voop - a minimalist instrument that strips away historical baggage to provide a new tool for creative exploration. an ice ax for the sound world.
need a stringed instrument that can withstand harsh environments - a desert proof electric violin. listen considered years of existing electric violin designs and the sonic properties of acoustic and electric instruments. Field-tested dozens of available e-violins. noted that no electric violin can compete with a good acoustic on its own terms. define chose to prioritize a product that would inspire exploration into new sound worlds and would be durable. optimized for signal to noise ratio over typical acoustic properties. Focused on designing a modern instrument reflective of the digital and media infused world. prototype created a rough prototype in 2 days and immediately put it to use in outdoor concert venues. iterate with the basic design resolved after early testing, moved to a 3D modeled, printed and laser cut version affording easy customizability and eventual manufacture in plastic, polycarbonate and wood. outcome a violin looping rig to explore new sound worlds. displayed in a laser cut acrylic case ensuring a delightful and coherent presentation. business opportunities emerged directly from early play. After realizing the magnatism of voop in live testing, this project has become an attempt to understand non-scaleable, but high margin markets as well as design approaches to product, sales and marketing.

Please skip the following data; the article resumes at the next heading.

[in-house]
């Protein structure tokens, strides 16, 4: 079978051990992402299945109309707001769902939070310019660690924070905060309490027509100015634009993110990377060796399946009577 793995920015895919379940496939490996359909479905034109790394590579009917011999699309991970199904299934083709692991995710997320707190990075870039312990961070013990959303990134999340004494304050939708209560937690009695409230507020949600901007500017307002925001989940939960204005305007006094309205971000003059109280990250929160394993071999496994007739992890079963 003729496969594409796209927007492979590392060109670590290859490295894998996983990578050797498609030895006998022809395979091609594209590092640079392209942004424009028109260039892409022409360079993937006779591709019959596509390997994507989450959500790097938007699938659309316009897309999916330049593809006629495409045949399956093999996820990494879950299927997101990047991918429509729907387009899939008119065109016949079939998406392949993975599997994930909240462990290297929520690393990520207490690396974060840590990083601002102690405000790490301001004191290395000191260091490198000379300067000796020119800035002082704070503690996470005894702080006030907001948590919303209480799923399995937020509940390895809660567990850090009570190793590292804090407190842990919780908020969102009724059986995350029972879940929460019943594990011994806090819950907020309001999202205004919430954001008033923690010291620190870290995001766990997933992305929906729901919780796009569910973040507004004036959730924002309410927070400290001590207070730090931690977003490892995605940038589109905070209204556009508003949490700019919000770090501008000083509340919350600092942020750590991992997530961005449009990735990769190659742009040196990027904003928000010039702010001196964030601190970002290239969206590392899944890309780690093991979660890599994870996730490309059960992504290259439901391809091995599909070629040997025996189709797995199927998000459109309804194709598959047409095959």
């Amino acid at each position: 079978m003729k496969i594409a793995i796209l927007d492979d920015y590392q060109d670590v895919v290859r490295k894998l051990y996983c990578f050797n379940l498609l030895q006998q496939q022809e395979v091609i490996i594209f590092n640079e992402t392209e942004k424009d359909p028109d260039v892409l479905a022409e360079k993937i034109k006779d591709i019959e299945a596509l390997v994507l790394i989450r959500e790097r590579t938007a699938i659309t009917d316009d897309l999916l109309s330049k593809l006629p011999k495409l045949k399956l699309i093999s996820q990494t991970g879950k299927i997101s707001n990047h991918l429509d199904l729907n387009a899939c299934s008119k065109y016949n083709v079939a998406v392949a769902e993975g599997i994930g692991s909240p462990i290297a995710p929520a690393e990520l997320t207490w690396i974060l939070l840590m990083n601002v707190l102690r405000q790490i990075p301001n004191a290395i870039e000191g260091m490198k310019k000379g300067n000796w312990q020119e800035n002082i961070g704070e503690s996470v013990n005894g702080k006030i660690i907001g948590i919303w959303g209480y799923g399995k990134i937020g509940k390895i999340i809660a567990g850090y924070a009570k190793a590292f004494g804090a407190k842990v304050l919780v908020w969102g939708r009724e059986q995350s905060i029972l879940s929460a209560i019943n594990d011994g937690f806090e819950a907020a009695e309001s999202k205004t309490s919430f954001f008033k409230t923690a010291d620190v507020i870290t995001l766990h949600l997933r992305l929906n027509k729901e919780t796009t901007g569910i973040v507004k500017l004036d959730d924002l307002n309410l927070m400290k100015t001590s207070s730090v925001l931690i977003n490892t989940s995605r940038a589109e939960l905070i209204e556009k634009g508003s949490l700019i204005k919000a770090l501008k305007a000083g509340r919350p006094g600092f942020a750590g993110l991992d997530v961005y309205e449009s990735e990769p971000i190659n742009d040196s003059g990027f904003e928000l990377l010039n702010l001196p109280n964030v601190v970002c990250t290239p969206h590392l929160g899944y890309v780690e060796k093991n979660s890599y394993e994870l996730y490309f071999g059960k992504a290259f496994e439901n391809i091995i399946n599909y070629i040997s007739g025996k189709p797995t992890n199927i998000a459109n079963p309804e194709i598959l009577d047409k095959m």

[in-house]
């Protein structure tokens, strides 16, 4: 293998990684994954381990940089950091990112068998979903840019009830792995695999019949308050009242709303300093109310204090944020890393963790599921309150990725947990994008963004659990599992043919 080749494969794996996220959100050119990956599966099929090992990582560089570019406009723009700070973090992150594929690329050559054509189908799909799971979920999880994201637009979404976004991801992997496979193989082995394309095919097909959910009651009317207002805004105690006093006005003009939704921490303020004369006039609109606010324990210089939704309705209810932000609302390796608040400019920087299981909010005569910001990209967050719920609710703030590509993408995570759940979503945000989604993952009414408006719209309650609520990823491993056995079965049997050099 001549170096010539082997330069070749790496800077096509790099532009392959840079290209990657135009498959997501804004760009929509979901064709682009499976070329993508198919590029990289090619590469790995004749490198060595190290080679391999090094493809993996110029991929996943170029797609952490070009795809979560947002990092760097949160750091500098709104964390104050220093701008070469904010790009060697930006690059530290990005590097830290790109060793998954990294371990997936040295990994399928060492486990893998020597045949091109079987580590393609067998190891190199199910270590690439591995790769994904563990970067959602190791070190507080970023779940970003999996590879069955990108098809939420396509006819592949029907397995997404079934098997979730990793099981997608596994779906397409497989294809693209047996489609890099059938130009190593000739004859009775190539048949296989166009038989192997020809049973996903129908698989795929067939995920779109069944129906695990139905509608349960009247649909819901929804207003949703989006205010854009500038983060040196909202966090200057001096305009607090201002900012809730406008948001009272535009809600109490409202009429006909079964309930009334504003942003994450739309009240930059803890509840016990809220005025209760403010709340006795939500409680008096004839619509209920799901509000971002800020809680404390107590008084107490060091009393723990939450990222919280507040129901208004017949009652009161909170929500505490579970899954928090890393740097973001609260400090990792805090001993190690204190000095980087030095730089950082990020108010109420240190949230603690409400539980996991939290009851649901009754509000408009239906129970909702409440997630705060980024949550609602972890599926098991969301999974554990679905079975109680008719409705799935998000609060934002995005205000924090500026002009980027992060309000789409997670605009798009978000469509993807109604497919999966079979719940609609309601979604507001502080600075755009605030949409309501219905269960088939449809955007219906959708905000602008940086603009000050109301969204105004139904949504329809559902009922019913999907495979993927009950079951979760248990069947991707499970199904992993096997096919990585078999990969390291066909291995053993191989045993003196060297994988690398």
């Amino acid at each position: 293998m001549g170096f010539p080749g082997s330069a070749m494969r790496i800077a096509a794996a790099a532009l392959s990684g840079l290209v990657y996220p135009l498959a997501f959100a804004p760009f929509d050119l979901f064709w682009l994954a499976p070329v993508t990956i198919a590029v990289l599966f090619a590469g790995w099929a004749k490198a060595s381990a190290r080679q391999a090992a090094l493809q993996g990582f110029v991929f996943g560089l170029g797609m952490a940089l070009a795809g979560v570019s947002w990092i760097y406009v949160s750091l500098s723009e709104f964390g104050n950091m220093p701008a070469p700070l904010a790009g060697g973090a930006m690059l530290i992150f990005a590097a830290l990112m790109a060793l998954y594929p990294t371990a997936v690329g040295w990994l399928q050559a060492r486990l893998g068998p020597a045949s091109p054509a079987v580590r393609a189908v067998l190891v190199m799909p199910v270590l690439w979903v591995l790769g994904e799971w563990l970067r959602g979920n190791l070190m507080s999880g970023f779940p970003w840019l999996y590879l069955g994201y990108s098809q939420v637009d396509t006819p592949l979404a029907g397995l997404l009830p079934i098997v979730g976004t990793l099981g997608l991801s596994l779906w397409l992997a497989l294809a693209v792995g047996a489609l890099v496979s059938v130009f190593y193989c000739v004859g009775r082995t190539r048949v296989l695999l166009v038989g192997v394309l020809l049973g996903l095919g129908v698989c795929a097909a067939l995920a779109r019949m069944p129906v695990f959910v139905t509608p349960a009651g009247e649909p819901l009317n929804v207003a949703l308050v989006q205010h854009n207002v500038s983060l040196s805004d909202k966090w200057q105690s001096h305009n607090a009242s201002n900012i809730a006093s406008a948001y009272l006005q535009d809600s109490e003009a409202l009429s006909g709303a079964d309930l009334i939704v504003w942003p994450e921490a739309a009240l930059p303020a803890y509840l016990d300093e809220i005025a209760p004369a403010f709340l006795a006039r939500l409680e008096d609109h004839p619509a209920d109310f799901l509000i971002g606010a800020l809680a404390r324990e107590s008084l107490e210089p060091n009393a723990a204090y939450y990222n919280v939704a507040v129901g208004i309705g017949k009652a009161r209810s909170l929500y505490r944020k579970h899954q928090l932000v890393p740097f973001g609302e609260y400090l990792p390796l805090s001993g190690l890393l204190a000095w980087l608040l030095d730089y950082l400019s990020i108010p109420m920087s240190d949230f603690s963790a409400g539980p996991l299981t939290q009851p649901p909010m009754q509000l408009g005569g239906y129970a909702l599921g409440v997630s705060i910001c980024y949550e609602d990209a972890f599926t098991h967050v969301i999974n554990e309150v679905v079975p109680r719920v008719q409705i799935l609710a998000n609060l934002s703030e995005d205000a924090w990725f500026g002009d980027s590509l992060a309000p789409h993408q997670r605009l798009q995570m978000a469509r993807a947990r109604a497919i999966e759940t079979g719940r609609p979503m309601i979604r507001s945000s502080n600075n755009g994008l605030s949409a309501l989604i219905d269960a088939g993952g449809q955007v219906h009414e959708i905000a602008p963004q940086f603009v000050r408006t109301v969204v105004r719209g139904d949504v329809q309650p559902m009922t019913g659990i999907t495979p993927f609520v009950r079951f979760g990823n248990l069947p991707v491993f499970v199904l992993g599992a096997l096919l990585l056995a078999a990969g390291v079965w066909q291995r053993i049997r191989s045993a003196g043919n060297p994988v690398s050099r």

A small corner of the voop graveyard may the fragments RIP. Each broken shard shared new knowledge and inspired new skills. Some quietly, some with a snap and a 'sssss' (there is still one out there in the vapor somewhere - amazing what high tension violin strings can do). Does anyone else love McMaster-Carr? What a great company and easy to use website, great service and fantastic selection of fittings. The negative space cat in this image was a happy discovery post laser cutting.
The silent partner in the design process: the materials. Discovering their inherent properties, strengths, weaknesses, and unexpected beauties serves both as limit and inspiration. The project was designed to utilize a minimal number of parts and be extremely easy to build. If production ramps up, the plan is to utilize low impact and fair trade supply chains.
And the tools: While the final product may not require this elegant peg reamer, I love that 400 years of violin design has made it almost impossible to improve on the existing technology except by moving laterally. Which is where this project went – away from closed-box acoustics and toward signal optimization. Pegs, the tailpiece, the bridge, and the button are all fully evolved and refined works of functional form.
The initial two-day prototype: Neck and tailpiece from a $25 fiddle, thin cedar front and back, piezo pickup and some elbow grease. It sounded appropriately raw through a gravely tube amp! The complete touring rig was housed in a prototype case that carried all the hardware for live looping and video projection. Testing While conceptually pleasing, the big case was a BAD idea. A backpack and a slim violin case are much more ergonomic. This is a perfect example of minimalist design sensibility overwhelming common sense.
Making complex curves with free software was suboptimal but sweat and perseverance won out. While the initial prototype in wood took less than a week, making and tweaking this 3D model took much, much longer.